And I’m not the only one who prefers the vulnerable villains. I remember one spring day, some weeks after her failed driving test, when Sister Petrina trailed off as she stared out the narrow little window of her classroom. I can’t recall what book she’d been lecturing on, but I do remember what she said then, her eyes bright, her voice soft and dreamy.

“I remember, when I was your age, reading the most wonderful books about men returning from the war. I never liked the hero. He was too perfect. I liked the one who was brooding. He always had a scar. Or a limp,” she murmured, then cooed, yes, cooed. “Oh, he was so romantic. It was wonderful.”

Sister Petrina, I get that.

Who’s Afraid of the Dark?

So, Plaguewalker has been available in three formats–paperback, Nook and Kindle–for several days now. The comments I’ve been getting (yes, from friends and family, but also total strangers) are that the book is “addictive,” “dark,” “mesmerizing,” “dark,” “amazing,” “dark,” “extremely well-written” and, you guessed it, “dark.”

First, for those who have read it or are reading it now, thanks. I worked hard on it and am happy with the way it turned out, darkness and all.

Actually, especially the darkness.

Looking at pop culture obsessions at the moment, I don’t think Plaguewalker is particularly dark. Seriously, between the sadistic, titillating violence of The Millennium Trilogy (aka The Girl with the Dragon Tattoo books and movies), all the incest and beheadings in Game of Thrones, zombies and vampires running amok, and kids killing each other for sport in The Hunger Games, my little book about death isn’t exactly ground-breakingly gruesome.

I do think, however, that people may perceive Plaguewalker to be darker because it is a first person narrative. There is no buffer between the reader and Marcus. And Marcus is not a man to mince words. He is not a sadist or even a bully, but I think his straightforward view of the world may disturb readers more because he is so matter-of-fact about it.

I can’t help it. That’s the story Marcus told me in my head, and the way it had to be told.

From the moment I started to write Plaguewalker, it was a first person narrative. I can take you back to that moment, in fact.

But first, a little backstory. I had been wanting for a few years to write something about medieval German executioners. It’s a fascinating slice of cultural history that I had first learned about while visiting an exhibit in the museum at Burghausen, my favorite castle in Bavaria. The exhibit was all about crime and punishment in medieval times. Nasty stuff. But I was drawn to the recurring images of the executioner and his place in society. He was considered necessary, but reviled. He inspired fear and even terror, but could expect an ugly death at the hands of a mob if he failed to perform his duties to their satisfaction. He was shunned by the rest of society–unless someone needed a cure for dandruff or a lock of hair from a hanged man to ward off evil, in which case he was sought out, quietly. Torturer, healer, killer, herbalist, dispenser of justice…heady stuff.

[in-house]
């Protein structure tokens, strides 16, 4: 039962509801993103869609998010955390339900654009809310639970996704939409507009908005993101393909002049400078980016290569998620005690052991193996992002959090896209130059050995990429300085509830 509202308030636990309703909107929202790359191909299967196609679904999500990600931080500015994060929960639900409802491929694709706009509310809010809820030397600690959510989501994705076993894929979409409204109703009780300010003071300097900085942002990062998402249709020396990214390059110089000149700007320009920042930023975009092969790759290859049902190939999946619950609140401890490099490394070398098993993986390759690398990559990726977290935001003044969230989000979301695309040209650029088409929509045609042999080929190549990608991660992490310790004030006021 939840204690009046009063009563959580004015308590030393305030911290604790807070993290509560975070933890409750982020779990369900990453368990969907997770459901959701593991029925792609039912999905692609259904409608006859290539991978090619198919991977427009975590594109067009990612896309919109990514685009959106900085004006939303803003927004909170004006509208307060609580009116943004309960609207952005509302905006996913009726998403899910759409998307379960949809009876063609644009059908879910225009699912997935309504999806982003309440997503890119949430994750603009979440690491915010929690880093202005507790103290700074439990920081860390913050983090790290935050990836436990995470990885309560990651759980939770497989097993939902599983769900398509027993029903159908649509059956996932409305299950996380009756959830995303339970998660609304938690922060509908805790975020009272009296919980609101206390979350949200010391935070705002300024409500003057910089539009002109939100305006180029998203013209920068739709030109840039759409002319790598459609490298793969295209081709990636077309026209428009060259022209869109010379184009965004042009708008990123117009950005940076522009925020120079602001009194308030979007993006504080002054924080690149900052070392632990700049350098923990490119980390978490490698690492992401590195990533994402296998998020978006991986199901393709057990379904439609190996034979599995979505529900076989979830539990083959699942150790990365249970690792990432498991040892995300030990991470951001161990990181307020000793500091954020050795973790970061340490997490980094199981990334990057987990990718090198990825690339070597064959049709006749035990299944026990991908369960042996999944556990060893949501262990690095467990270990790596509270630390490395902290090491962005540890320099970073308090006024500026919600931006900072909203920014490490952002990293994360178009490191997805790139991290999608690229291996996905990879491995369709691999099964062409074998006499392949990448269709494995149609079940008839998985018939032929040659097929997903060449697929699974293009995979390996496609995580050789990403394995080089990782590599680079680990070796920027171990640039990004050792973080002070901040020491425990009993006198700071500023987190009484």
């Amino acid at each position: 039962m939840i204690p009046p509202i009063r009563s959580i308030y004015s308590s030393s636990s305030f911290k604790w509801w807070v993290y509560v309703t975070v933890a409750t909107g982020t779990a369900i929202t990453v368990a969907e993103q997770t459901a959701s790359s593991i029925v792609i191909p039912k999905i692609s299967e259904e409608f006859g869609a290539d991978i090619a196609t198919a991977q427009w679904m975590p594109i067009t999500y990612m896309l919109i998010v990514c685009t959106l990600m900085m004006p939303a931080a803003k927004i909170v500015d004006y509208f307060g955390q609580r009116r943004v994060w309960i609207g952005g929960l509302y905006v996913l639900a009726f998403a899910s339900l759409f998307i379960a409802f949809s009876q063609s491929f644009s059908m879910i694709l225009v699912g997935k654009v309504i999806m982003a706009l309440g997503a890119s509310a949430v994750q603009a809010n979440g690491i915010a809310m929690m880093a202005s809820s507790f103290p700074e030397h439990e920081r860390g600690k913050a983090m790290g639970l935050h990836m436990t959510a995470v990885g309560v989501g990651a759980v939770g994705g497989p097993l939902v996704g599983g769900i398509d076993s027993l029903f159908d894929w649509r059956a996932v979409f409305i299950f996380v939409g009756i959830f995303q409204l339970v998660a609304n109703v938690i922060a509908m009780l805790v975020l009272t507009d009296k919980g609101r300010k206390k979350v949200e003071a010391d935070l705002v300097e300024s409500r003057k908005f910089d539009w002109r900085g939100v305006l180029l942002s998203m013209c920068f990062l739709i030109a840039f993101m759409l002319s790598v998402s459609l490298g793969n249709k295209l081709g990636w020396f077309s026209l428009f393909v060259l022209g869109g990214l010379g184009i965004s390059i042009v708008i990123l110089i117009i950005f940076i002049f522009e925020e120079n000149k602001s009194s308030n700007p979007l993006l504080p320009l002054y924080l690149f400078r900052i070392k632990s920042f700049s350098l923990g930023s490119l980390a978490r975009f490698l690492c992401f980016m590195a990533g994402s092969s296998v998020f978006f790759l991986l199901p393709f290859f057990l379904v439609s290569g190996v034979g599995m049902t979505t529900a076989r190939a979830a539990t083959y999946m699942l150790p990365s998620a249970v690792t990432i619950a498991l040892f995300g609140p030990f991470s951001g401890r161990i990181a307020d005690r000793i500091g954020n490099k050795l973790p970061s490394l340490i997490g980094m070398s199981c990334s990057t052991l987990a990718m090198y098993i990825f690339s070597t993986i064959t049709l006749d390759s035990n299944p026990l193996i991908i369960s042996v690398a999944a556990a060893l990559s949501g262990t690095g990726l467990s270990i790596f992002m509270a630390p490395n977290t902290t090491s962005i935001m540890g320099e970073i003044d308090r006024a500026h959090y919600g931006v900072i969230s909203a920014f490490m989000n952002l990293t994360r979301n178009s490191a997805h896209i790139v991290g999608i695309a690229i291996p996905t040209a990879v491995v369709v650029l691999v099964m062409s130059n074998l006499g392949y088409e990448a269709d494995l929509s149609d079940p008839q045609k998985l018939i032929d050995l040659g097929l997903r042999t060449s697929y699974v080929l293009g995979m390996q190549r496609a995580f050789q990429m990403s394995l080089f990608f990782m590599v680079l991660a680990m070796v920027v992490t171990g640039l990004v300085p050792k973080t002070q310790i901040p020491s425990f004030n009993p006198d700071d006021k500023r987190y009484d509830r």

But for nearly a decade, I couldn’t figure out how to approach the story.

One night, shortly after moving back to the States from Russia, still unpacking in my new apartment in a new town in a new state, just starting grad school and adjusting to a new career path, I happened to have the tv on when a pro-wrestling show came on.

As a child, I’d stayed up late to watch a wrestling show aired from Madison Square Garden, mostly because my older brother thought it was cool and therefore it was cool and I wanted to be cool by watching it. I remember watching The Iron Sheik and the Crazy Samoans and Sgt. Slaughter, enthralled by their feats of strength as much as the histrionic storylines.

So, sitting there in Madison, Wisconsin, not knowing a soul for a thousand miles in any direction, with only my two dogs for company, surrounded by boxes and still experiencing some degree of culture shock after leaving Russia and my job there, I found myself watching the action in the squared circle again.

It was even more ridiculous than I’d remembered, the posturing, the pulled punches, the lycra and the hyperbole.

Then the arena darkened and the announcer warned everyone The Undertaker was in the house. Cue lights, smoke machine, sinister organ music.

And there he came, striding toward the squared circle. A big man, but not fat or ridiculously bulky like some of them. No threats, no macho tagline. Just a grimace and dead stare.

The crowd went wild as The Undertaker prepared to dispatch his trembling victim.

And I thought, wow. That’s what it must have been like when der Scharfrichter approached the Rabenstein for an execution. People cheering Death on, as long as he wasn’t looking in their direction.

And, while I know The Undertaker was a character, I wondered what he was thinking–what a Scharfrichter might have been thinking–as the crowd around him hooted and hollered and applauded his taking of a life, even though they were, at the same moment, terrified of him.

That’s when I heard the voice in my head.

I was born of the Devil. That is what they said.

Yes, the opening lines of Plaguewalker. There it was. I heard them in a low, flat voice with a growl to it. Not a growl of menace so much as the roughness of a voice not often used. The voice of a man who was not particularly talkative.

That was how writing Plaguewalker began for me. My executioner had no name back then; he was just a voice in my head that grew out of those first words. And I knew from the moment I heard him that the story had to be told in his voice.

I wasn’t interested in what the crowd thought of him, in recasting the third-person accounts I’d read in the book I’d bought at Burghausen about German executioners. Plaguewalker was going to be his story, and he was going to be the one to tell it.